1911 Encyclopædia Britannica/Mary Magdalene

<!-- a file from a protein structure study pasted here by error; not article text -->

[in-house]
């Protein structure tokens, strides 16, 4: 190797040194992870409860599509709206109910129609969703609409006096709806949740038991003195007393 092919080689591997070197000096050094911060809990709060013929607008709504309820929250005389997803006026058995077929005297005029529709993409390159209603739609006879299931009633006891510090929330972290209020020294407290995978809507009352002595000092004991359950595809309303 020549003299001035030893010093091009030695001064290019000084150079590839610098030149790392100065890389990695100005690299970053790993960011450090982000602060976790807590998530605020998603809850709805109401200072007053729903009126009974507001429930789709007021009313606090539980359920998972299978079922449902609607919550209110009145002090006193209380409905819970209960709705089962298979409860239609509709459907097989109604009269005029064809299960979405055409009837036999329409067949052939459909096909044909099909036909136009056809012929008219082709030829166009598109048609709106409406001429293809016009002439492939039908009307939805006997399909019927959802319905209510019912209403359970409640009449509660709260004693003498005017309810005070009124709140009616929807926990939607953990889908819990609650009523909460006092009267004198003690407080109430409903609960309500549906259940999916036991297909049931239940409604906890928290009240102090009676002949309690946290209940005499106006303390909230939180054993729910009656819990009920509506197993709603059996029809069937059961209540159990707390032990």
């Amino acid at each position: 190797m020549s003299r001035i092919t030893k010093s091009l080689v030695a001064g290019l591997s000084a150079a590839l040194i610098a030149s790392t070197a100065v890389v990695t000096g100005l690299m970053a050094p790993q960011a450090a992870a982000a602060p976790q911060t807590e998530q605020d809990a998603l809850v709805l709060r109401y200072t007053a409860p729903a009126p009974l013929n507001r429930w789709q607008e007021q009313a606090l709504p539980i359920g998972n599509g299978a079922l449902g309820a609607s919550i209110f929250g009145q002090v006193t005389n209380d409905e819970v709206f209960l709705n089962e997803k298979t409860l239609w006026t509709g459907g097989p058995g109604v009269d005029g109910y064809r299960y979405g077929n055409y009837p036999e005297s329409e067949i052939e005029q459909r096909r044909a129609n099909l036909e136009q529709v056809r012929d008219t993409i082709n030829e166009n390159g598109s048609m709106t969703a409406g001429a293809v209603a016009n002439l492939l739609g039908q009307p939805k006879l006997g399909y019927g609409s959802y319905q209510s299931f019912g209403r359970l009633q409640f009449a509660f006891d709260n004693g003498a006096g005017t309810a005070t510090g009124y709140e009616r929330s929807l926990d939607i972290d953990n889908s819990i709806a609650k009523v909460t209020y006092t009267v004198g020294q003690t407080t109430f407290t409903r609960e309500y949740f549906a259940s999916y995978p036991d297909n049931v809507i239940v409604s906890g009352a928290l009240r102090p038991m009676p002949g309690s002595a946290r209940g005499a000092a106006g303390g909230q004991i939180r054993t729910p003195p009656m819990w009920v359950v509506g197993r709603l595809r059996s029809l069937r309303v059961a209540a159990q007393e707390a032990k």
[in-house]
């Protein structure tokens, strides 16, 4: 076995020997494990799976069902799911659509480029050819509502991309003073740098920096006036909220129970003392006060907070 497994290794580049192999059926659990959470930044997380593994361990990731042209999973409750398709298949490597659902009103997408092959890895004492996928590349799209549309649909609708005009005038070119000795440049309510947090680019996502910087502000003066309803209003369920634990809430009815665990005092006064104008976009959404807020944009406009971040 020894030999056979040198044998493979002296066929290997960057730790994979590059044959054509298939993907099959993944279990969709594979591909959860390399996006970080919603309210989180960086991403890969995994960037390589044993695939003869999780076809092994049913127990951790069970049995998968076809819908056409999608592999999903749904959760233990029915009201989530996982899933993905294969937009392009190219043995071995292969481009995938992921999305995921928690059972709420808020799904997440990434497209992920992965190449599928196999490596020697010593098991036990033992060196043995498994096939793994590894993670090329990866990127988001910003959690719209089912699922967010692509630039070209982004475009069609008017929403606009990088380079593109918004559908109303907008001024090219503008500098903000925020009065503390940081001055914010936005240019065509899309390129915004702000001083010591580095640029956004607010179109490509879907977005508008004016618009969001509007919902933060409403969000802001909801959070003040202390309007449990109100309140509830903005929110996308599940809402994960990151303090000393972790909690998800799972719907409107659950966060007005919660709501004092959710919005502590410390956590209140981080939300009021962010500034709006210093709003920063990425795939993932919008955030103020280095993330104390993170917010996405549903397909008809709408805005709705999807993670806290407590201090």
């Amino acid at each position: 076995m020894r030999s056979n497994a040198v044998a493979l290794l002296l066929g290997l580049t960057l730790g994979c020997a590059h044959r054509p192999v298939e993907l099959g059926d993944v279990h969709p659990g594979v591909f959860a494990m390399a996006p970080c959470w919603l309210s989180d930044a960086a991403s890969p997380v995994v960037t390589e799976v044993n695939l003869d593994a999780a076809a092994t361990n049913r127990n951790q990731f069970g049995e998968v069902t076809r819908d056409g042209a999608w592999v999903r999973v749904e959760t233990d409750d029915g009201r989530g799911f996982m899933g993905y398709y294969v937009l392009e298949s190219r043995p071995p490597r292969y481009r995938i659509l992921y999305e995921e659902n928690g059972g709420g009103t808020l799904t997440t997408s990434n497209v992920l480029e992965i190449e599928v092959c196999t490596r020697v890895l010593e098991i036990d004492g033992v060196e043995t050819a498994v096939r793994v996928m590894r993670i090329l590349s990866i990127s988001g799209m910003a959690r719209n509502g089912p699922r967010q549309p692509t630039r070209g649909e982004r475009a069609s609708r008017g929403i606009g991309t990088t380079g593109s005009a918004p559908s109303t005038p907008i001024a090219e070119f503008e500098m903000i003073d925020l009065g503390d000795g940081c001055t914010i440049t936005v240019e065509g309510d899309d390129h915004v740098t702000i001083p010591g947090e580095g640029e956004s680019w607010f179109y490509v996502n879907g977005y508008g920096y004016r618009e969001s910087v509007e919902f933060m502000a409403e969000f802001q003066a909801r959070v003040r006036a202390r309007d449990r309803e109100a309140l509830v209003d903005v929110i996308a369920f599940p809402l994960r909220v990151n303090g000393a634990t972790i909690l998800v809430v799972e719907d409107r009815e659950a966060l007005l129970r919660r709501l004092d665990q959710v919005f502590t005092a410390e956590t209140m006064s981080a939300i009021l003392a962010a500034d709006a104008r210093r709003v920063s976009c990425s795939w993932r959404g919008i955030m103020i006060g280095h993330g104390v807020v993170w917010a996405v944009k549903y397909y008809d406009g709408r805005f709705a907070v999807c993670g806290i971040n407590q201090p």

MARY, known as Mary Magdalene, a woman mentioned in the Gospels, first in Luke viii. 2, as one of a company who “healed of evil spirits and infirmities . . . ministered unto them (Jesus and the apostles) of their substance.” It is said that seven demons were cast out of her, but this need not imply simply one occasion. Her name implies that she came from Magdala (el-Mejdel, 3 m. N.W. from Tiberias: in Matt. xv. 39 the right reading is not Magdala but Magadan). She went with Jesus on the last journey to Jerusalem, witnessed the Crucifixion, followed to the burial, and returned to prepare spices. John xx. gives an account of her finding the tomb empty and of her interview with the risen Jesus. Mary of Magdala has been confounded (1) with the unnamed fallen woman who in Simon’s house anointed Christ’s feet (Luke vii. 37); (2) with Mary of Bethany, sister of Lazarus and Martha.